The old saying “there are two sides to every coin” rings true not only for life decisions, but for event planning, as well. You may have a fixed idea of what you want your event to look like, but there will always be guests and even fellow staff members who imagine it a little differently.
As a result, your attendees can become divided on a number of issues, and one highly important one is this: how to make the best use of your time. Some of your guests may want a more community-centered experience that serves to connect them with fellow believers. Others may want a more class-driven experience that focuses primarily on Bible study and individual analysis.
The best thing that you, as the coordinator, can possibly do is first acknowledge the validity of both sides and then attempt to find a happy medium. So what are the merits of each?
1 Thessalonians 5:11 instructs us, “Therefore encourage one another and build one another up, just as you are doing.” As Christians, we need fellowship. We need to interact with other believers so that we can help each other grow in the faith and support each other in becoming more like Christ. But while fellowship is important for practical reasons, it is also inherently good.
Humans were made for one another. Even in the Garden of Eden, God said, “It is not good for man to be alone.” That’s why we talk with one another, laugh with one another, and learn with one another – because God deems it to be good. So fellowship is clearly an essential component of any gathering of believers.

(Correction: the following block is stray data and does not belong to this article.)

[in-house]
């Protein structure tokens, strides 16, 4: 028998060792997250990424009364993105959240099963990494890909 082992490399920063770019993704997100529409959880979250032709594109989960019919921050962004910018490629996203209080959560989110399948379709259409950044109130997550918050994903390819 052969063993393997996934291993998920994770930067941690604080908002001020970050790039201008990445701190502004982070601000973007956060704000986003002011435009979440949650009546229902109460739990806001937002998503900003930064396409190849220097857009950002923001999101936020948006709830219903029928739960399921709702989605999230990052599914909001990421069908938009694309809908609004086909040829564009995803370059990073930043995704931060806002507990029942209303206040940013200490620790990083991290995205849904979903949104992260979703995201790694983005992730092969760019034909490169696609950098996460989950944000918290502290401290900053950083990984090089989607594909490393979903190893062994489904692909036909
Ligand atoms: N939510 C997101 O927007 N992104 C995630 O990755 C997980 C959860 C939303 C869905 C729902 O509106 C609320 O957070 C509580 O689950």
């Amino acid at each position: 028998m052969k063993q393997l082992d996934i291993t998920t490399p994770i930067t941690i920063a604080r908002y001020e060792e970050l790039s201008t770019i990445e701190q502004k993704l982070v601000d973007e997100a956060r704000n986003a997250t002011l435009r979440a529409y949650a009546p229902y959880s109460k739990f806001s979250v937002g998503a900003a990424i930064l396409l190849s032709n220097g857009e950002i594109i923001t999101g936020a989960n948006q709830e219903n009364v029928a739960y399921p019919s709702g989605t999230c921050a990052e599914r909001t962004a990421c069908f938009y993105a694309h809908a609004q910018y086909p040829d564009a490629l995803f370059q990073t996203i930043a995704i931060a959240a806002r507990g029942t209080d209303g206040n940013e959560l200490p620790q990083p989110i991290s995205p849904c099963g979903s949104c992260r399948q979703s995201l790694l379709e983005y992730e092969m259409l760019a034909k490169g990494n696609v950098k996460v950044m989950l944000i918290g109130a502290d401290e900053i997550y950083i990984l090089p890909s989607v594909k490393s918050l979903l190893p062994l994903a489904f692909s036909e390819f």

At the same time, we can’t neglect actually digging deep into the Word of God and learning from it. 1 Timothy 3:16-17 says, “All Scripture is breathed out by God and profitable for teaching, for reproof, for correction, and for training in righteousness, that the man of God may be competent, equipped for every good work.” The Word of God is the greatest resource of all believers and the greatest weapon we have against the enemy.
We could study it cover to cover a thousand times and still never know all there is to know about it. The truth of God’s Word is life, and that’s why we devote all kinds of events to it. It is the foundation for our entire life. So, like fellowship, the collective studying of God’s Word should never be neglected.
As you can see, these are two of the most significant parts of the Christian life, and perhaps that’s why so many Christians debate over them. The question we should be asking is not “Which one is better?”, but “How can we integrate both?”. There are a number of ways in which you can do just that. You could try splitting your time between fellowship and Bible study. You could also try breaking off into small groups to incorporate fellowship into the class itself. If you think a little creatively and trust God to guide your steps, He will surely bless your efforts.